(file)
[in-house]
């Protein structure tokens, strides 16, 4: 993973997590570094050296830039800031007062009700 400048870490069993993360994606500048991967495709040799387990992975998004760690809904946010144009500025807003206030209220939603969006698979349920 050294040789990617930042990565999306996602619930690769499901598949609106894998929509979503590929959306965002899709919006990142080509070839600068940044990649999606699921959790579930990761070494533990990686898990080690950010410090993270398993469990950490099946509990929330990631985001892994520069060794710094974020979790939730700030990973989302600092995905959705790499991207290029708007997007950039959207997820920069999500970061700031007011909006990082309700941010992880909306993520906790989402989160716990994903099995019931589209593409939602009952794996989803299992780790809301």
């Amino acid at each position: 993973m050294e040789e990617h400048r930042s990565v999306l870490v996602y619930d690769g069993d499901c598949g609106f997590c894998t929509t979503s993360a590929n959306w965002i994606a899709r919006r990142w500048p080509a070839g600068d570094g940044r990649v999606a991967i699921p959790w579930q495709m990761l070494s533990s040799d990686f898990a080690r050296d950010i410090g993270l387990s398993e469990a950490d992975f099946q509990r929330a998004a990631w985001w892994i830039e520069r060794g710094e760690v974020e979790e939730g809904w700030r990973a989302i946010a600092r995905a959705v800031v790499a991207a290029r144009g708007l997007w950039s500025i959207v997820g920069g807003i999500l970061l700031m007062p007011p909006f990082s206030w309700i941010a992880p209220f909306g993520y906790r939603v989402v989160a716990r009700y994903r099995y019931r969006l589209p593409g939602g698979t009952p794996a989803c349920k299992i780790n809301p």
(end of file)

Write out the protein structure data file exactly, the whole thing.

[in-house]
């Protein structure tokens, strides 16, 4: 993973997590570094050296830039800031007062009700 400048870490069993993360994606500048991967495709040799387990992975998004760690809904946010144009500025807003206030209220939603969006698979349920 050294040789990617930042990565999306996602619930690769499901598949609106894998929509979503590929959306965002899709919006990142080509070839600068940044990649999606699921959790579930990761070494533990990686898990080690950010410090993270398993469990950490099946509990929330990631985001892994520069060794710094974020979790939730700030990973989302600092995905959705790499991207290029708007997007950039959207997820920069999500970061700031007011909006990082309700941010992880909306993520906790989402989160716990994903099995019931589209593409939602009952794996989803299992780790809301």
């Amino acid at each position: 993973m050294e040789e990617h400048r930042s990565v999306l870490v996602y619930d690769g069993d499901c598949g609106f997590c894998t929509t979503s993360a590929n959306w965002i994606a899709r919006r990142w500048p080509a070839g600068d570094g940044r990649v999606a991967i699921p959790w579930q495709m990761l070494s533990s040799d990686f898990a080690r050296d950010i410090g993270l387990s398993e469990a950490d992975f099946q509990r929330a998004a990631w985001w892994i830039e520069r060794g710094e760690v974020e979790e939730g809904w700030r990973a989302i946010a600092r995905a959705v800031v790499a991207a290029r144009g708007l997007w950039s500025i959207v997820g920069g807003i999500l970061l700031m007062p007011p909006f990082s206030w309700i941010a992880p209220f909306g993520y906790r939603v989402v989160a716990r009700y994903r099995y019931r969006l589209p593409g939602g698979t009952p794996a989803c349920k299992i780790n809301p």